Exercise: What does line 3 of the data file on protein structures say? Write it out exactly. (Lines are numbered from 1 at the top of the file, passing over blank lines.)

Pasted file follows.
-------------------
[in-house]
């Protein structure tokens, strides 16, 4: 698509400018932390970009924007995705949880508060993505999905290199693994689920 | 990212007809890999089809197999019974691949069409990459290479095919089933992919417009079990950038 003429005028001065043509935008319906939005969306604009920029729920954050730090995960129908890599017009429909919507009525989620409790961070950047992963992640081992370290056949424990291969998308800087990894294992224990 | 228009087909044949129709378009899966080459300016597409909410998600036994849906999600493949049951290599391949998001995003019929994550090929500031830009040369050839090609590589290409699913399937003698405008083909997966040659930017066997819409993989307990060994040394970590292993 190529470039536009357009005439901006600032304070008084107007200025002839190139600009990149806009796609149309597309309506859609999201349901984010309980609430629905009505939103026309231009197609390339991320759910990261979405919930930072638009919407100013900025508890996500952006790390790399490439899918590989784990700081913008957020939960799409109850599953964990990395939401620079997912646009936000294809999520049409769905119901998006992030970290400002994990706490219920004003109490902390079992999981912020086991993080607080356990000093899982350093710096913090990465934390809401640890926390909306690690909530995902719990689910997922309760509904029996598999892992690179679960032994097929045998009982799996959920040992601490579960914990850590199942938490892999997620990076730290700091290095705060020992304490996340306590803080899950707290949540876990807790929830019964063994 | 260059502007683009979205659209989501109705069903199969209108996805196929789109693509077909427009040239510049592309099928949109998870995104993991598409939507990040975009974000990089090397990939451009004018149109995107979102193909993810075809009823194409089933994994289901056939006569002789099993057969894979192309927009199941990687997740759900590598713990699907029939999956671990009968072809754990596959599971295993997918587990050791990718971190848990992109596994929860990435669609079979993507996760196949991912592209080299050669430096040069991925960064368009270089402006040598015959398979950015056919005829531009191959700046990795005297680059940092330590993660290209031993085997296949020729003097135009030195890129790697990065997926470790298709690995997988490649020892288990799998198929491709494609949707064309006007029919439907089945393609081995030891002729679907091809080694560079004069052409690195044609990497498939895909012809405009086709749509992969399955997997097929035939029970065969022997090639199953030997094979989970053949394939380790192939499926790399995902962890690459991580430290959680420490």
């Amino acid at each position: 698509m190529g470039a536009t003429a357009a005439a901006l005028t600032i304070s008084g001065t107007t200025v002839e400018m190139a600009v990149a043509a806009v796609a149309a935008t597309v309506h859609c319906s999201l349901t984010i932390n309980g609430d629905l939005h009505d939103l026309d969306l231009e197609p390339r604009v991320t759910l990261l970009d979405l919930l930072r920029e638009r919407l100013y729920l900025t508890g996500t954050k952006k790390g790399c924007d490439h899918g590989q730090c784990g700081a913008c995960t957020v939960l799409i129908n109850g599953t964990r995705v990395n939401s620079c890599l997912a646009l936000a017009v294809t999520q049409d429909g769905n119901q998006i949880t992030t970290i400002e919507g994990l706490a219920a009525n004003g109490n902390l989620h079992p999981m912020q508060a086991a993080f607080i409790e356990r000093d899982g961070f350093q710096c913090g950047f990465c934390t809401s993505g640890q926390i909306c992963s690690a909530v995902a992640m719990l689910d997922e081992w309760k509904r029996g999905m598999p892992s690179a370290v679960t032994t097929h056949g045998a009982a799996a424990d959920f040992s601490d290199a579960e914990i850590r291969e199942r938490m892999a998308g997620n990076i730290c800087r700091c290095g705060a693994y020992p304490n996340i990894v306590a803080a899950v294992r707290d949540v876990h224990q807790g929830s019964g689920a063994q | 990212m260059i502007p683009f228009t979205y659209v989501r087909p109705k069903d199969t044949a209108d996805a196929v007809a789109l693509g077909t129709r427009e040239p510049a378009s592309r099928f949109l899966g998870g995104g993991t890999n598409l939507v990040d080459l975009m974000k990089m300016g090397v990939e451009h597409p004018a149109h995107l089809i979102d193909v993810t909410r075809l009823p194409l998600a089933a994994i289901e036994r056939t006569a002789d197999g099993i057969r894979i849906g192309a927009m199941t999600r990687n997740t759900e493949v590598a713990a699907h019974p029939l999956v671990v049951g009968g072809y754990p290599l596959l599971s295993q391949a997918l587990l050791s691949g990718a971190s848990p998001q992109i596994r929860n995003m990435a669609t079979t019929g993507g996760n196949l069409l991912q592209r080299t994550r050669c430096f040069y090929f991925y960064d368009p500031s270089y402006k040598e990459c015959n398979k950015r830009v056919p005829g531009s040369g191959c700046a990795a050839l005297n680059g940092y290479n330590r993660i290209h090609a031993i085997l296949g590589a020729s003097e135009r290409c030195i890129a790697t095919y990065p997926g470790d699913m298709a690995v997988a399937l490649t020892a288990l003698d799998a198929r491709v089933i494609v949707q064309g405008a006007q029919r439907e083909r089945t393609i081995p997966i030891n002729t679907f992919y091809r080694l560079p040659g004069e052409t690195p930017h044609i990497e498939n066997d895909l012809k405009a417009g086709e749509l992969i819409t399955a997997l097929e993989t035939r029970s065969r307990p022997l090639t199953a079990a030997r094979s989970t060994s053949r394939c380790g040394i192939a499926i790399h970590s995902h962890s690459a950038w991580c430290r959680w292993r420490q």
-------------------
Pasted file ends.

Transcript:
């Amino acid at each position: 698509m190529g470039a536009t003429a357009a005439a901006l005028t600032i304070s008084g001065t107007t200025v002839e400018m190139a600009v990149a043509a806009v796609a149309a935008t597309v309506h859609c319906s999201l349901t984010i932390n309980g609430d629905l939005h009505d939103l026309d969306l231009e197609p390339r604009v991320t759910l990261l970009d979405l919930l930072r920029e638009r919407l100013y729920l900025t508890g996500t954050k952006k790390g790399c924007d490439h899918g590989q730090c784990g700081a913008c995960t957020v939960l799409i129908n109850g599953t964990r995705v990395n939401s620079c890599l997912a646009l936000a017009v294809t999520q049409d429909g769905n119901q998006i949880t992030t970290i400002e919507g994990l706490a219920a009525n004003g109490n902390l989620h079992p999981m912020q508060a086991a993080f607080i409790e356990r000093d899982g961070f350093q710096c913090g950047f990465c934390t809401s993505g640890q926390i909306c992963s690690a909530v995902a992640m719990l689910d997922e081992w309760k509904r029996g999905m598999p892992s690179a370290v679960t032994t097929h056949g045998a009982a799996a424990d959920f040992s601490d290199a579960e914990i850590r291969e199942r938490m892999a998308g997620n990076i730290c800087r700091c290095g705060a693994y020992p304490n996340i990894v306590a803080a899950v294992r707290d949540v876990h224990q807790g929830s019964g689920a063994q | 990212m260059i502007p683009f228009t979205y659209v989501r087909p109705k069903d199969t044949a209108d996805a196929v007809a789109l693509g077909t129709r427009e040239p510049a378009s592309r099928f949109l899966g998870g995104g993991t890999n598409l939507v990040d080459l975009m974000k990089m300016g090397v990939e451009h597409p004018a149109h995107l089809i979102d193909v993810t909410r075809l009823p194409l998600a089933a994994i289901e036994r056939t006569a002789d197999g099993i057969r894979i849906g192309a927009m199941t999600r990687n997740t759900e493949v590598a713990a699907h019974p029939l999956v671990v049951g009968g072809y754990p290599l596959l599971s295993q391949a997918l587990l050791s691949g990718a971190s848990p998001q992109i596994r929860n995003m990435a669609t079979t019929g993507g996760n196949l069409l991912q592209r080299t994550r050669c430096f040069y090929f991925y960064d368009p500031s270089y402006k040598e990459c015959n398979k950015r830009v056919p005829g531009s040369g191959c700046a990795a050839l005297n680059g940092y290479n330590r993660i290209h090609a031993i085997l296949g590589a020729s003097e135009r290409c030195i890129a790697t095919y990065p997926g470790d699913m298709a690995v997988a399937l490649t020892a288990l003698d799998a198929r491709v089933i494609v949707q064309g405008a006007q029919r439907e083909r089945t393609i081995p997966i030891n002729t679907f992919y091809r080694l560079p040659g004069e052409t690195p930017h044609i990497e498939n066997d895909l012809k405009a417009g086709e749509l992969i819409t399955a997997l097929e993989t035939r029970s065969r307990p022997l090639t199953a079990a030997r094979s989970t060994s053949r394939c380790g040394i192939a499926i790399h970590s995902h962890s690459a950038w991580c430290r959680w292993r420490q």